PNS Daily Newscast - June 18, 2018 

First Lady Melania Trump makes a statement against separating kids from parents. Also on the Monday rundown: Anti-hunger advocates applaud the newest Farm Bill; plus "diaper duty" is an economic burden for one in three families.

Daily Newscasts

EPA Trying to Put Brakes on Clean-Car Standards

The EPA announced a review of clean car standards that could result in their rollback. (highway england/flickr)
The EPA announced a review of clean car standards that could result in their rollback. (highway england/flickr)
September 7, 2017

NASHVILLE, Tenn. -- Standards are on track to double the nation's fuel efficiency by 2025 and save consumers as much as $122 billion over the lifetime of vehicles once they're fully implemented. But the Trump administration may bring that progress to a screeching halt with Tuesday's announcement by the Environmental Protection Agency that it will reopen a review of clean car standards.

Katherine Stainken, policy director at Plug In America, said this latest announcement is a veiled attempt to roll back standards.

"There's a new administration in place and they're seizing on this opportunity to go back and renege on agreements that were put in place fairly on all sides of the table back in 2012,” Stainken said.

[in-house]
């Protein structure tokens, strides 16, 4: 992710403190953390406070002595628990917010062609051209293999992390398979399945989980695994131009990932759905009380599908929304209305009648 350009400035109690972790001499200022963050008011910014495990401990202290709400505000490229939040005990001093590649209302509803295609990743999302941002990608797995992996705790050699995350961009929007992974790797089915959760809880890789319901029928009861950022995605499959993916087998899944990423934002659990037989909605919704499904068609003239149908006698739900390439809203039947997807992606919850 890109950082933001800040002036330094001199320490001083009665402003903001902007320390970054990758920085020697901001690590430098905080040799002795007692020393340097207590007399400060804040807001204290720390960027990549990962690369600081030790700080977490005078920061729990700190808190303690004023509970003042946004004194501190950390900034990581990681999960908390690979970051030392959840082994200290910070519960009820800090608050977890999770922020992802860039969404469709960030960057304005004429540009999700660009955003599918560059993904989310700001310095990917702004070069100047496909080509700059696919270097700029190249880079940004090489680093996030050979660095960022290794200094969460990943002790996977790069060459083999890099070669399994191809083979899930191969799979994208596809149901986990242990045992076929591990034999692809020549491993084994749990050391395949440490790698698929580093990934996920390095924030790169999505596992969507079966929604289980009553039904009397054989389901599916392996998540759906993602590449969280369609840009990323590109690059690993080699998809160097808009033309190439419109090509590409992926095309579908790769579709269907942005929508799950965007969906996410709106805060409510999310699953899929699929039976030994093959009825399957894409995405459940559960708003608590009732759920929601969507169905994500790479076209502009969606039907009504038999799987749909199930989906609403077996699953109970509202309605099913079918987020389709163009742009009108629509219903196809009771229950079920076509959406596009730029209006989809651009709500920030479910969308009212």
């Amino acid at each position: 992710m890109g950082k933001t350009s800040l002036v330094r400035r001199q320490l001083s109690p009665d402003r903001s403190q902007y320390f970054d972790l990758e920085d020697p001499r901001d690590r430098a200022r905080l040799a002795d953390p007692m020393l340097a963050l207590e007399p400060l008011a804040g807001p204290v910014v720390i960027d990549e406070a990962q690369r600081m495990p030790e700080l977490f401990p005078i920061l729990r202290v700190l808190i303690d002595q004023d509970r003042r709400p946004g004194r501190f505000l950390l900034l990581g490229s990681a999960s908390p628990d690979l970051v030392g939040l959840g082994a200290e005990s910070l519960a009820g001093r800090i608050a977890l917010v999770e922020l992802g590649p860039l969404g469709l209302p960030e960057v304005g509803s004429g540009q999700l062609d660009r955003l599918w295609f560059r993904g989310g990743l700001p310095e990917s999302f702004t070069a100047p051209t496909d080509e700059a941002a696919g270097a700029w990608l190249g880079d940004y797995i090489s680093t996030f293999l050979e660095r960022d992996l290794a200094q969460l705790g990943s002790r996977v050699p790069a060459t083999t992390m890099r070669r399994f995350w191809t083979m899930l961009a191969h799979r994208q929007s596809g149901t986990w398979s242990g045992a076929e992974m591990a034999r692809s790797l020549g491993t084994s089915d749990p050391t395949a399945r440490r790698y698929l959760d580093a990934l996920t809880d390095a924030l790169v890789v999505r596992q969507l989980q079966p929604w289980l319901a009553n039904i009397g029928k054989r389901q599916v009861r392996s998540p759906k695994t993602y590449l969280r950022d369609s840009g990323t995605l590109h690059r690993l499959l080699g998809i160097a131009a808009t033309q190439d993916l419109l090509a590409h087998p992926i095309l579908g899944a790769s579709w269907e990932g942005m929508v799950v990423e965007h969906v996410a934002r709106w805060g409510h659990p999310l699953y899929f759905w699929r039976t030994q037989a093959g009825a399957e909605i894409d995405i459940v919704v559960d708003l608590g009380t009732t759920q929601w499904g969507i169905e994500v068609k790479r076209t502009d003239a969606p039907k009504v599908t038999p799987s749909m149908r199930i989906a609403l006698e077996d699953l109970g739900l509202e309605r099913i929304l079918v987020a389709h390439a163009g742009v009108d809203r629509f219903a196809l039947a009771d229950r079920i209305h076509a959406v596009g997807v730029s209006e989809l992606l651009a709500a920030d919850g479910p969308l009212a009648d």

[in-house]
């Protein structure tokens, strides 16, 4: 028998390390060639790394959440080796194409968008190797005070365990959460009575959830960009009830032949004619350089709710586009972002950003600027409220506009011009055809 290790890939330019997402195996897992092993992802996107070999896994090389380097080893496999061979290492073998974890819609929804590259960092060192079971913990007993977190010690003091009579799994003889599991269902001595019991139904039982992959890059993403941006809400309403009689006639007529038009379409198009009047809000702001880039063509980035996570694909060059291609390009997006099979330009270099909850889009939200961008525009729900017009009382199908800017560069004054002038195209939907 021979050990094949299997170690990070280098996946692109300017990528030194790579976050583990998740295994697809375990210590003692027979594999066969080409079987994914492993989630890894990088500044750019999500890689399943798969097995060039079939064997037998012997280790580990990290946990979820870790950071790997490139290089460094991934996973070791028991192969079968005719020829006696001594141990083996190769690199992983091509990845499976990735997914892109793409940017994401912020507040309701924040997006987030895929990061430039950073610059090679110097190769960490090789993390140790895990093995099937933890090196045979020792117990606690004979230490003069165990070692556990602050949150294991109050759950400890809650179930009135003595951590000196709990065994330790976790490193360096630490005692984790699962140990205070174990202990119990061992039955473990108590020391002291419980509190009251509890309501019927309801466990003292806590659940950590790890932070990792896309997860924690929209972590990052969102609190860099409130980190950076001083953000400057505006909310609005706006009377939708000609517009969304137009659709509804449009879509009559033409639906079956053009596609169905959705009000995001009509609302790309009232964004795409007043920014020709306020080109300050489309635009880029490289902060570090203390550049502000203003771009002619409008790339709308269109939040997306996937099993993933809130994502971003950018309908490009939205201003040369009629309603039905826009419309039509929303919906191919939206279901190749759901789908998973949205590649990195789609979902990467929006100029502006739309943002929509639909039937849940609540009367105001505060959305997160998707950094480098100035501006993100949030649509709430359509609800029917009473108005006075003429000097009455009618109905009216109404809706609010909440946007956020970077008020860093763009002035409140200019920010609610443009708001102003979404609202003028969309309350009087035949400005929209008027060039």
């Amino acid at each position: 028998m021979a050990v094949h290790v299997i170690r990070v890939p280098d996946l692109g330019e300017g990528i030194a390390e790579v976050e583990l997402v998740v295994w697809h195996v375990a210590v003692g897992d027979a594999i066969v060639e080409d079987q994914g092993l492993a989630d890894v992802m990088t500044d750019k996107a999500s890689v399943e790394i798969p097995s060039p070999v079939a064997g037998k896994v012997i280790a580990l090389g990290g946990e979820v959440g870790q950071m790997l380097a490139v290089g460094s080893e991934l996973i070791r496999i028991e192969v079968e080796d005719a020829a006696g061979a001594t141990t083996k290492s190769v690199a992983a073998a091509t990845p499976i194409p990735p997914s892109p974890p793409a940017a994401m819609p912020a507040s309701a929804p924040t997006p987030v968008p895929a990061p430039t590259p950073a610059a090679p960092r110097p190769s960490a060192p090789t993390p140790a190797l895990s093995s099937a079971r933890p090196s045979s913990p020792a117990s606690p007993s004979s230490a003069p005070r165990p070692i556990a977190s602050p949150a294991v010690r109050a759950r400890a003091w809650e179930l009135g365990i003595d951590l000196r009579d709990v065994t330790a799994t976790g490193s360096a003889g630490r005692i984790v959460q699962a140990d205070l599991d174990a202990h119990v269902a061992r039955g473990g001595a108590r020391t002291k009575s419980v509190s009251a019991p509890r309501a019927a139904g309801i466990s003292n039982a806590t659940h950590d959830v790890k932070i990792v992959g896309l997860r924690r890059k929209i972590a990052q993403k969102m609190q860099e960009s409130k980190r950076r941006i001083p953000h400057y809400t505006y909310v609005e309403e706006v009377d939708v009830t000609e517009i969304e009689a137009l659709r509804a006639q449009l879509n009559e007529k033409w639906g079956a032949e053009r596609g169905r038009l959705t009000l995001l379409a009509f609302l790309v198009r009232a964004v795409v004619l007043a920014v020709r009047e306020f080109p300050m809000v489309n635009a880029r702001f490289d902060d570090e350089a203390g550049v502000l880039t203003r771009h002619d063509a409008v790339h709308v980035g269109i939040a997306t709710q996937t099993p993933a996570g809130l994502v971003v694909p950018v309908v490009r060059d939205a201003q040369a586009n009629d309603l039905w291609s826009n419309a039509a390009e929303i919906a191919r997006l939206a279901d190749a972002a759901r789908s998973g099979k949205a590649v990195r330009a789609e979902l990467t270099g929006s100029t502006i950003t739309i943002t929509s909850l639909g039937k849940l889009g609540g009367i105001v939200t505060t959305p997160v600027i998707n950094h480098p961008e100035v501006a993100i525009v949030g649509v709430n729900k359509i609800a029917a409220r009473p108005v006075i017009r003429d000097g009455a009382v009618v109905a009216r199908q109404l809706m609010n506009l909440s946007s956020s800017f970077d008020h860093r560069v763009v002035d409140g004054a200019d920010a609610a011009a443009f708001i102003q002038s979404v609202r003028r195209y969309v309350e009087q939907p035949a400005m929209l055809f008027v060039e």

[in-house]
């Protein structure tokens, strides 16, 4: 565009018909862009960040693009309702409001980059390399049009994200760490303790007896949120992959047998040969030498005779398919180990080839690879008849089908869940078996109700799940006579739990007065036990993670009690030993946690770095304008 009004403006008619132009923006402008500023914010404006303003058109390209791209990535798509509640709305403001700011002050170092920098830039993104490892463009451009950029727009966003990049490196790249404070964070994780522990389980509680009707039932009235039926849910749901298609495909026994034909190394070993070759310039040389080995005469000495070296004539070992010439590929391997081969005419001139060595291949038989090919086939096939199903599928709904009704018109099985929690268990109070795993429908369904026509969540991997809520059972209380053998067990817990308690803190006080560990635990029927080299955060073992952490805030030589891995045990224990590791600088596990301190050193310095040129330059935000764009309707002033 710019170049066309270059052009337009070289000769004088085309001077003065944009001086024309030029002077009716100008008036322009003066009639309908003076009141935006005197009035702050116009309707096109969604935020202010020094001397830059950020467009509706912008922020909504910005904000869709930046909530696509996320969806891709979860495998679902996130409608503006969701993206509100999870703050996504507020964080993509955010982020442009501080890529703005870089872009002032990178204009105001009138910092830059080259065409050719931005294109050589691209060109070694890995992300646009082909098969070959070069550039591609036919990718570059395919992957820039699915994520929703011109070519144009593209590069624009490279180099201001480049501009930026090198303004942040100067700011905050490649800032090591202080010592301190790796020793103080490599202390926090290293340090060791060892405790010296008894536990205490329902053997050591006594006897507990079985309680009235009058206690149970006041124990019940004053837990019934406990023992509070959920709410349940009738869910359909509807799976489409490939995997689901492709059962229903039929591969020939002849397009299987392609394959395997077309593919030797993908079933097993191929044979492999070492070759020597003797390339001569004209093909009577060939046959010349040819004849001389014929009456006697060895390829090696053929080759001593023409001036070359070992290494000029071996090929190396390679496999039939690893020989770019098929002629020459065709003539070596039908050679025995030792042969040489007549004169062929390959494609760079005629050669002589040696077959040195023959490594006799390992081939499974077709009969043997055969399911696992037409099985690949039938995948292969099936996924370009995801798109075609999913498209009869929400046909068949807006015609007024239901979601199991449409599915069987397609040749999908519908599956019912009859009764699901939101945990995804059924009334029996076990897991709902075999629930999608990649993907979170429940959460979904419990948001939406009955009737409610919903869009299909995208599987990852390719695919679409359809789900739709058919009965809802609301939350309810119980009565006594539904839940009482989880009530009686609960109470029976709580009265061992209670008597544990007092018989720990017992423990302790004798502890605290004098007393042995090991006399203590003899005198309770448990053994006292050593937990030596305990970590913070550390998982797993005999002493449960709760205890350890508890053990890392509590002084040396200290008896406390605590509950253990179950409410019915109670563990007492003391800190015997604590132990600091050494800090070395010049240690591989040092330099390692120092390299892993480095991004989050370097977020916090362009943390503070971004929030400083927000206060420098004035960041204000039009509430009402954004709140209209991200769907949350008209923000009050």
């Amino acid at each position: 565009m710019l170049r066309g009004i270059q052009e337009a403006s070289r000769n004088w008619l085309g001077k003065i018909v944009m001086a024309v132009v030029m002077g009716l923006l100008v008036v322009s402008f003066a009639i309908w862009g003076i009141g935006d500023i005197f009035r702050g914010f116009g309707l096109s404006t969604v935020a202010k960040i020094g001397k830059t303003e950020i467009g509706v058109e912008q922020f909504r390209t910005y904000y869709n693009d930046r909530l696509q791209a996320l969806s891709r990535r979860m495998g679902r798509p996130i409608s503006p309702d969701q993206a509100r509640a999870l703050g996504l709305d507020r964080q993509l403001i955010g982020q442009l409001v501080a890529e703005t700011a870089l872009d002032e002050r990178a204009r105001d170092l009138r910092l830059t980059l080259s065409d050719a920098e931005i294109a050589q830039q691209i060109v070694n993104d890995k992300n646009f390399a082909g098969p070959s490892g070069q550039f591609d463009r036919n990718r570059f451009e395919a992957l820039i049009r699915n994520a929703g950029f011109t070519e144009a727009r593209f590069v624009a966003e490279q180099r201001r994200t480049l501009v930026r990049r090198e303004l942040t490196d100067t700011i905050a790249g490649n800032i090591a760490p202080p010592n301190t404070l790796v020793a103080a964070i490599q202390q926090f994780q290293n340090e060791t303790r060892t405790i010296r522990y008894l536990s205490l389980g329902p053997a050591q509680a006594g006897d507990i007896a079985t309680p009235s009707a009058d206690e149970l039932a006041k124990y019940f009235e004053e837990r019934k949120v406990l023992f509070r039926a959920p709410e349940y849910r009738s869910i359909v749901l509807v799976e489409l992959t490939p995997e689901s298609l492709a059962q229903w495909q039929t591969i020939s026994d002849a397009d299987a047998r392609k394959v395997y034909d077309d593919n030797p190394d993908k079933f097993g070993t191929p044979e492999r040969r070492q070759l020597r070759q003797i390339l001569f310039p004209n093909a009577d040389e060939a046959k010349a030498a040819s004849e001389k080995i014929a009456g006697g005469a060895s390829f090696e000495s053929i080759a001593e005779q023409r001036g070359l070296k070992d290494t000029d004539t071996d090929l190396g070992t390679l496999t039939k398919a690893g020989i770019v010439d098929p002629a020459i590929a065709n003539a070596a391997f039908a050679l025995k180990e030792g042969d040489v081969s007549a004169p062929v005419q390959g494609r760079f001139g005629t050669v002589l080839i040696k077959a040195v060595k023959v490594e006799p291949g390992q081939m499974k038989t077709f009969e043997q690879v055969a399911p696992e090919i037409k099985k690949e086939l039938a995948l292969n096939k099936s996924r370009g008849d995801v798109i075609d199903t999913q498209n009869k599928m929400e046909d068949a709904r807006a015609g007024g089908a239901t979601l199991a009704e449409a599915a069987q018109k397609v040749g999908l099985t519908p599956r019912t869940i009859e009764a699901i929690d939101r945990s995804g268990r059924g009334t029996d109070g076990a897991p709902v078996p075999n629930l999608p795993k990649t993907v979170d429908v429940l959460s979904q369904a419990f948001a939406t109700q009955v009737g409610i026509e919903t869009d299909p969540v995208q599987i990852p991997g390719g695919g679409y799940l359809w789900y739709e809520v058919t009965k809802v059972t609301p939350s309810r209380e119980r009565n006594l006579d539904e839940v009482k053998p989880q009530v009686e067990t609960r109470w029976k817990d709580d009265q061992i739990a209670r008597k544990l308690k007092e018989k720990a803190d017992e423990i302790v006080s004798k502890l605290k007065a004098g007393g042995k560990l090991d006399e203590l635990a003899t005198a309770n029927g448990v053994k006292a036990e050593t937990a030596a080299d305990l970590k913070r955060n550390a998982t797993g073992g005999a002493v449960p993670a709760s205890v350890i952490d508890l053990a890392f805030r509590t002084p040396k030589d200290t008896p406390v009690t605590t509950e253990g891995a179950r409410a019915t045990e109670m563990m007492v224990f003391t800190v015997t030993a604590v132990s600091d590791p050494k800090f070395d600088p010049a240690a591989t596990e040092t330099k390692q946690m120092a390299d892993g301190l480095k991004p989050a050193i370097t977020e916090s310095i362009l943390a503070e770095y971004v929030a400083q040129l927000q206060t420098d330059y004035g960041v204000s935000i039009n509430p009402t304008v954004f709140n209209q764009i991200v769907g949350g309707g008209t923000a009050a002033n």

Less than a year ago, agencies completed a similar review, involving thousands of hours of analysis and taxpayer dollars.

Critics of clean car standards say they place a cost burden on auto manufacturers, but the review completed in 2016 estimated those costs were overstated by as much as 40 percent.

With more than 1,000 miles of interstate highways in Tennessee, the Volunteer State has a demand for fuel-efficient cars, said Anne Blair with the Southern Alliance for Clean Energy.

"We need to continue to move forward to increase newer technology getting in the hands of Tennesseans,” Blair said. “And without these standards, it's going to be less incentive for automakers to continue to move forward with those technological advancements."

David Cooke, senior vehicle analyst with the Union of Concerned Scientists, said the potential reduced availability of fuel efficient cars will negatively impact consumers.

"Reducing the emissions from the average vehicle saves money from reduced fuel costs for drivers, whether they buy new or used, as these new vehicles make their way onto the market,” Cooke said. "So Americans benefit tremendously in their pocketbooks."

Tennessee is among the five states that see the most employment from manufacturing of fuel-efficient vehicles, with the sector supporting 160,000 jobs across those five states. More than 300,000 comments already have been submitted to the EPA in support of existing standards.

Stephanie Carson, Public News Service - TN